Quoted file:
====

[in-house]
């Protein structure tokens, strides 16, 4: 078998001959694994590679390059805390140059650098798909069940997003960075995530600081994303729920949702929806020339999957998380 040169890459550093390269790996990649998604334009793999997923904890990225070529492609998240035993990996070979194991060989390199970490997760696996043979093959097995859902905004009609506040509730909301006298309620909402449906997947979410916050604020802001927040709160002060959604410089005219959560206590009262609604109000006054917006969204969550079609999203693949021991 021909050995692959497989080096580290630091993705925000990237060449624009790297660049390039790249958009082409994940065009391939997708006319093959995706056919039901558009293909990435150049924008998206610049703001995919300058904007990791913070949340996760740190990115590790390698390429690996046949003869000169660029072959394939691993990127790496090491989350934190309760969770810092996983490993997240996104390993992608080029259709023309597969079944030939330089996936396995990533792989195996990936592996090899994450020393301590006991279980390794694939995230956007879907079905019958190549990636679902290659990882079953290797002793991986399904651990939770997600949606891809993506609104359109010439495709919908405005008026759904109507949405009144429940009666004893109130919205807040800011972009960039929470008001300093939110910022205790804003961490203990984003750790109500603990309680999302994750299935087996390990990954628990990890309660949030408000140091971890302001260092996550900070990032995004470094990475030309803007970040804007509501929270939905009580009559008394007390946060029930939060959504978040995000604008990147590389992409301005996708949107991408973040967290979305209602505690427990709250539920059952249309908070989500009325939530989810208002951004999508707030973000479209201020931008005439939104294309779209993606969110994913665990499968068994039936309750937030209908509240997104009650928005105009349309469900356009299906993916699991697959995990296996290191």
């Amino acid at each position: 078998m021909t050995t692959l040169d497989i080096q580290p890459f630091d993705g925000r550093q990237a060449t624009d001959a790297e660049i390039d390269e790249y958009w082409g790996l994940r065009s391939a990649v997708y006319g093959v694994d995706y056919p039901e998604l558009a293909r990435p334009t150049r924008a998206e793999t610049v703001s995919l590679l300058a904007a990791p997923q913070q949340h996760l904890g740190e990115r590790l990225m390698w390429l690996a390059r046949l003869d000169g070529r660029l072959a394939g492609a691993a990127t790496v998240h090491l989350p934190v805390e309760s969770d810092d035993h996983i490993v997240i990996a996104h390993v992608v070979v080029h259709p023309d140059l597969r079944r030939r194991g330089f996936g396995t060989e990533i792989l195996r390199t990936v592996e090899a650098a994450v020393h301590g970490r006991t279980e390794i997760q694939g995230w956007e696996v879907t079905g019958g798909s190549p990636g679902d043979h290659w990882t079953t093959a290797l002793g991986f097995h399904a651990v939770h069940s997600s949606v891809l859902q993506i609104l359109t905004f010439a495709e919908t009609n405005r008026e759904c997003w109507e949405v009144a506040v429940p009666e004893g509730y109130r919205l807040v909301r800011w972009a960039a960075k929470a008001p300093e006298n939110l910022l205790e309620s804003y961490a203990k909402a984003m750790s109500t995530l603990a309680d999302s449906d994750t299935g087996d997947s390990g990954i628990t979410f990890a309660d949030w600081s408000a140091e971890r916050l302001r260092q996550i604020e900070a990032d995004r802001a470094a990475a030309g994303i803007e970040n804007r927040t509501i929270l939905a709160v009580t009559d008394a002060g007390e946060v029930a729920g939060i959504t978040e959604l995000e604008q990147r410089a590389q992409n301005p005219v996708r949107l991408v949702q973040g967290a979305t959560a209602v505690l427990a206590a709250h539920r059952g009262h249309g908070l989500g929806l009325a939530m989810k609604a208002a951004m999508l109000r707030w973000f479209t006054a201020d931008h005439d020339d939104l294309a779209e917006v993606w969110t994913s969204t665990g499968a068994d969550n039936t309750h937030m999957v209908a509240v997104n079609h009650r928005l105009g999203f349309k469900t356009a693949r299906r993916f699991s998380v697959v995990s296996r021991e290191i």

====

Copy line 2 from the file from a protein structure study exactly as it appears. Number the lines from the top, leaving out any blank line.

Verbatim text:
């Protein structure tokens, strides 16, 4: 078998001959694994590679390059805390140059650098798909069940997003960075995530600081994303729920949702929806020339999957998380 040169890459550093390269790996990649998604334009793999997923904890990225070529492609998240035993990996070979194991060989390199970490997760696996043979093959097995859902905004009609506040509730909301006298309620909402449906997947979410916050604020802001927040709160002060959604410089005219959560206590009262609604109000006054917006969204969550079609999203693949021991 021909050995692959497989080096580290630091993705925000990237060449624009790297660049390039790249958009082409994940065009391939997708006319093959995706056919039901558009293909990435150049924008998206610049703001995919300058904007990791913070949340996760740190990115590790390698390429690996046949003869000169660029072959394939691993990127790496090491989350934190309760969770810092996983490993997240996104390993992608080029259709023309597969079944030939330089996936396995990533792989195996990936592996090899994450020393301590006991279980390794694939995230956007879907079905019958190549990636679902290659990882079953290797002793991986399904651990939770997600949606891809993506609104359109010439495709919908405005008026759904109507949405009144429940009666004893109130919205807040800011972009960039929470008001300093939110910022205790804003961490203990984003750790109500603990309680999302994750299935087996390990990954628990990890309660949030408000140091971890302001260092996550900070990032995004470094990475030309803007970040804007509501929270939905009580009559008394007390946060029930939060959504978040995000604008990147590389992409301005996708949107991408973040967290979305209602505690427990709250539920059952249309908070989500009325939530989810208002951004999508707030973000479209201020931008005439939104294309779209993606969110994913665990499968068994039936309750937030209908509240997104009650928005105009349309469900356009299906993916699991697959995990296996290191």